This is the sixth studio album from Alecia Moore, aka Pink, in 12 years, which shows remarkable longevity for a pop star. And the reason for her success is, despite not always being critically acclaimed, she consistently churns out the hook-fuelled hits, and has gained fans with her righteous, every-girl persona. She's occasionally crass, often defiant, and frequently amusing, and even if the songs utilise as many cliches as hooks, her delivery feels fresh.
The Truth About Love offers 17 tracks ranging from the specific struggle of a walk of shame (on the aptly titled Walk of Shame), to a generational call to arms (Are We All We Are), a swooning romantic ballad (Just Give Me a Reason which she shares with Fun lead singer Nate Ruess), to a forceful break-up mantra, and potentially one of the pop hits of the year Blow Me One Last Kiss.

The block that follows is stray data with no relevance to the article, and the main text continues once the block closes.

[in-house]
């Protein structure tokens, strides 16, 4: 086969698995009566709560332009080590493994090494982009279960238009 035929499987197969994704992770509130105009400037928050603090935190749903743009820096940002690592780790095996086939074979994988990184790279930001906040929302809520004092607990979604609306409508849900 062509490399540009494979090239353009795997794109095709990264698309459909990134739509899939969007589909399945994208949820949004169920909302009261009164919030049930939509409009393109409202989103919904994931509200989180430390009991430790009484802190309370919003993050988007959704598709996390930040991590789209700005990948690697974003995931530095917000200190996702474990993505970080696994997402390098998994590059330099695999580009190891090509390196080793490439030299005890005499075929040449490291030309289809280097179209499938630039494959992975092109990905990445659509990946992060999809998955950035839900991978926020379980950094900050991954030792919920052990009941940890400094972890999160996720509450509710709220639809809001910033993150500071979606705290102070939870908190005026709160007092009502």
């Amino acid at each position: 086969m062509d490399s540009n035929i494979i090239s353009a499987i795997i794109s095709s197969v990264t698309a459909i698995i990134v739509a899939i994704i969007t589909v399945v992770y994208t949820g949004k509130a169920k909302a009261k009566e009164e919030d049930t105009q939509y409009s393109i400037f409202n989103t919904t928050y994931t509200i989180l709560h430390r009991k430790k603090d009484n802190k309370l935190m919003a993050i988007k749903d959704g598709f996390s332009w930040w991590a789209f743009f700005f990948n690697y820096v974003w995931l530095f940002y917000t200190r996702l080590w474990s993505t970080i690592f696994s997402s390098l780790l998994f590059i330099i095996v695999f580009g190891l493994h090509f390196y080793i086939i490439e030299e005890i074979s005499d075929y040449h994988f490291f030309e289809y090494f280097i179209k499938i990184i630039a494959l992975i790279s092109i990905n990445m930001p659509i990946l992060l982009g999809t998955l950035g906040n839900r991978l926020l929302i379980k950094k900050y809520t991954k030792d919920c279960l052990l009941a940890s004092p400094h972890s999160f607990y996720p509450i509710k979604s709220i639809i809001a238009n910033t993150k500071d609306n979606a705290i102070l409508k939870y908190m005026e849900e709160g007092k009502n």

What lets the album down are the tracks that make almost no impact (Beam Me Up, and Where Did the Beat Go? seem aimless by comparison) or just make you want to push stop (How Come You're Not Here, Slut Like You).
Guest features from Lily Allen and Eminem both fit nicely, but she's at her strongest when she's being a little vulnerable or stridently empowered, and that powerhouse voice gets to soar through big melodies and throw out cutting lyrics.